We are in the midst of a global reimagining of how people will interact with the physical and human elements of public spaces. Seeking answers on the modes and means by which we will gather and connect, in this episode of the TIDE® Generator podcast we consider two areas consistently at the forefront of engagement: museums and events.
With an unprecedented opportunity to completely shut down and reboot the experience in these venues, what are designers looking to implement first for a safe reopening? How are new modes of thinking about where and how we’ll assemble in groups catalyzing the integration of new touchless and screenless technologies? In what other ways will AV and interactive technologies come to the forefront of new designs? How might today’s challenges actually be a catalyst for realizing some imaginative new uses of technology?
Our guests in this episode bring their future-oriented experience in the museum and event experience design worlds to share some ideas about which technological trends are already being realized by these new requirements. Joining us to talk about “User Experience, Redefined” are Emily Conrad, Co-Founder and President of
Tessellate Studio, who is also an adjunct professor within New York University’s Interactive Telecommunications Program, and Songul Aslanturk, User Experience Design Lead with Google.
Check out the podcast to hear how their work is already changing in reflection of new ways of gathering in museums and event spaces. And read more below about their ideas for our future.
Songul Aslanturk is currently the user experience design lead for event spaces at Google. Her work focuses on systematic and scalable design solutions for integrating technology in physical environments and creating meaningful experiences.
Emily Conrad founded Tessallate, her integrated architectural, digital, and experiential design studio. She draws upon her interest in design and technology to create rich, meaningful experiences that educate and evoke. Conrad is also an adjunct professor at NYU’s Interactive Telecommunications Program teaching experience and exhibit design.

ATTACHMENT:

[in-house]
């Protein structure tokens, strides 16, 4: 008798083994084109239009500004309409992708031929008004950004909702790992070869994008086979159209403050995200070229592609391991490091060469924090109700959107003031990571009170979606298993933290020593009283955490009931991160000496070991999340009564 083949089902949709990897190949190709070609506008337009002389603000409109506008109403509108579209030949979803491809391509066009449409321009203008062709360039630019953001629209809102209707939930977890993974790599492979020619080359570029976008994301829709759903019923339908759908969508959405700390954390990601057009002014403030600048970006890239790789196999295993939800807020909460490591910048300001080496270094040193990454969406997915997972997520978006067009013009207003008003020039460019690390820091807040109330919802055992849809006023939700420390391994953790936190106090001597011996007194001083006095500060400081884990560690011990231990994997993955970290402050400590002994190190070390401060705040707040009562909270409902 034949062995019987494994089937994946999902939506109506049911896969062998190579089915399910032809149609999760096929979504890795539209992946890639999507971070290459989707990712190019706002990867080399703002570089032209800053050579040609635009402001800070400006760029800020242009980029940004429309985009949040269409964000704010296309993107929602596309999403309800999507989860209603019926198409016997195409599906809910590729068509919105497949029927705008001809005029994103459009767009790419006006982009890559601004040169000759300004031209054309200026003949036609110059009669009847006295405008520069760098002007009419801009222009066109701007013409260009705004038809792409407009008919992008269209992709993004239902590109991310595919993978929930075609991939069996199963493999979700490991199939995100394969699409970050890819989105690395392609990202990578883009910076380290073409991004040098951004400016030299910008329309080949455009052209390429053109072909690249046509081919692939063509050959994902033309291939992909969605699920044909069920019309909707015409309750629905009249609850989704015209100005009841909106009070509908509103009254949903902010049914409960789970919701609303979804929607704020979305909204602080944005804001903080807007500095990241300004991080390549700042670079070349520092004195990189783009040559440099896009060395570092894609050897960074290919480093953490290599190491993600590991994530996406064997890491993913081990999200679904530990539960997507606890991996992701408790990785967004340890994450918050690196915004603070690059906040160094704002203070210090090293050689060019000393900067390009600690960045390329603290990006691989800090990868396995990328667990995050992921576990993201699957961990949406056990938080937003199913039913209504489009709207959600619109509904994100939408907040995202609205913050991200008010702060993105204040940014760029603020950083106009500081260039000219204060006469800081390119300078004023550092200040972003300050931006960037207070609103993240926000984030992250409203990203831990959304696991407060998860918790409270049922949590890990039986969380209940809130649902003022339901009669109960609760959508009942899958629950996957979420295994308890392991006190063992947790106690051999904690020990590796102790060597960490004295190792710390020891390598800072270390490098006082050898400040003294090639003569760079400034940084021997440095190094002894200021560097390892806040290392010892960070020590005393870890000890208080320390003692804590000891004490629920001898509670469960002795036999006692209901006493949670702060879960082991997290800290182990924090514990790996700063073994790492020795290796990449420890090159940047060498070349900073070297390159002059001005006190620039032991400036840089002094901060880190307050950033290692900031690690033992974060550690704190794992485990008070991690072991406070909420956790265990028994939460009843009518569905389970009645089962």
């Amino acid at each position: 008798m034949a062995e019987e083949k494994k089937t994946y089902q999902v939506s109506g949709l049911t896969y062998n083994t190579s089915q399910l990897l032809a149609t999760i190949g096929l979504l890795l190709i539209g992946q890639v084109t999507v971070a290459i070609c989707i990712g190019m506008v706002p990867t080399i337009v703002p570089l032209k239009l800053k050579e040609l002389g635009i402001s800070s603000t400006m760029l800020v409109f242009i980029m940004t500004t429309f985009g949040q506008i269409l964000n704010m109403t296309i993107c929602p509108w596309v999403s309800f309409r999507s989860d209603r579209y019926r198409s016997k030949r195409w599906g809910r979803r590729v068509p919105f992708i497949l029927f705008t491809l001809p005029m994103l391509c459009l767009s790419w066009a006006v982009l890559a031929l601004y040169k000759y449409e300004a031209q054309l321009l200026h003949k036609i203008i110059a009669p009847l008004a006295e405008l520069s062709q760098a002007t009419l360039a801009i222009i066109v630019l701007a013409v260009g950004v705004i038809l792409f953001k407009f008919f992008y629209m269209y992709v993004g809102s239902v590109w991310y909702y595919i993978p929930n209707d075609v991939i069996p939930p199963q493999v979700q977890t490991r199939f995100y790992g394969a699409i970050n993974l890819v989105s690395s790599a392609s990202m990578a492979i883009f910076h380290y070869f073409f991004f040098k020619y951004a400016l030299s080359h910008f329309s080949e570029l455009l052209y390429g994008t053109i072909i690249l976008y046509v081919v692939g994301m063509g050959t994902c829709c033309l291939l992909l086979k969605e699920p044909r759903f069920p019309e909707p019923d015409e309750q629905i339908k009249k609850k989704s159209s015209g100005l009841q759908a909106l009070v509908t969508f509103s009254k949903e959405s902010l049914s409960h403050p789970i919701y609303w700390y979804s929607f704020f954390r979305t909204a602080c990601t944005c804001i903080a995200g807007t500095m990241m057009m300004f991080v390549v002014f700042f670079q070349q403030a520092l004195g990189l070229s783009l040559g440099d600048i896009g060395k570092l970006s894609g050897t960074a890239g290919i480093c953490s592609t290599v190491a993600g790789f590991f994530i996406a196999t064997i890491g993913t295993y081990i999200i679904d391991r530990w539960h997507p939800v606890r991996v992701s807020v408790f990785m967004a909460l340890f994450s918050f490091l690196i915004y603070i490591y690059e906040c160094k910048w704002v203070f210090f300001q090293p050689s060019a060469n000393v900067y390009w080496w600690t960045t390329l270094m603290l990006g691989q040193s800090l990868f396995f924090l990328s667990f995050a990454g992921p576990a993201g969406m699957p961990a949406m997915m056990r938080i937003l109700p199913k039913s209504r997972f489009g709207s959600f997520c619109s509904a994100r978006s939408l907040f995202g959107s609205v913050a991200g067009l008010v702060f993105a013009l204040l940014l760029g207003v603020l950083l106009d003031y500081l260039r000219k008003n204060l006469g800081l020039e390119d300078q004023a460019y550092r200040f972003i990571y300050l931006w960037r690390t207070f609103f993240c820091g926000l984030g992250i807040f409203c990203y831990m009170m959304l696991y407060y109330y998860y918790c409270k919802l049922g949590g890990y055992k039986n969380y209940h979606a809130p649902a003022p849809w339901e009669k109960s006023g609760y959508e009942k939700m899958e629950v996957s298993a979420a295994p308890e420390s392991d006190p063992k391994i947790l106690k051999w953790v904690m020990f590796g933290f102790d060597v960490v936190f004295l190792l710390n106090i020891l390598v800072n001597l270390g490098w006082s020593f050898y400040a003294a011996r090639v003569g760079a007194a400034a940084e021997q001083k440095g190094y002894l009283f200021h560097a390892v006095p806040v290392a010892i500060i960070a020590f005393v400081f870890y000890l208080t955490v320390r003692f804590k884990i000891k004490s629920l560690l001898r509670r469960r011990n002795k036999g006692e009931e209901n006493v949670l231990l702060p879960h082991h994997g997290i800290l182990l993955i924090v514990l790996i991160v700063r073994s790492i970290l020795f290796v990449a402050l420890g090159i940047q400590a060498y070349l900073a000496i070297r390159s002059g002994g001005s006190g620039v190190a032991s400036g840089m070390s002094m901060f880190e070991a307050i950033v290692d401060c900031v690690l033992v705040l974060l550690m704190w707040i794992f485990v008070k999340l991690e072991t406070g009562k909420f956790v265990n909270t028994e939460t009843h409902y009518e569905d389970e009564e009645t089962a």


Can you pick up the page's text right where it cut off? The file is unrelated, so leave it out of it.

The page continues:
Songul, everyone thinks they know what it’s like to work at Google, what is it really like?
It is a self-driven work environment. Everyone is supportive and open to collaborate. They share knowledge and expertise with you. Initiating the dialog and building relationships with your work partners is an essential skill to have.
Emily, you've worked on projects that involve multi-person games, how do games and the idea of play come into experience design?
As a designer, my focus is on software-generated environments. This goes beyond automation and response and creating narrative spaces that pull from real-time data sets, images, and video, and works together with the 3-dimensional space, artifacts, and objects. In one of our most recent projects, we designed and developed a multi-person game set in a van, and the inside of the van was the immersive environment.
The idea was as the players played the game together, the high-level theme is renewable energy, and they could see how the environment began to change and what they were affecting. Each player was playing together on a mission, collaborating with the same view on their screens. It was an effective way to get them to self-organize and learn in a tight space!
Songul, how do you design environments to help humans connect at such a large company?
I start with understanding the users and building empathy for them. The next step is finding solutions to the user needs and creating scalable and customizable solutions. Google offices in different regions have nuanced Google experience. I make sure to offer solutions that respect that nuanced experience and Googler expectations.
Emily, as a professor, what have you learned from your students? What kind of experiences are they looking for?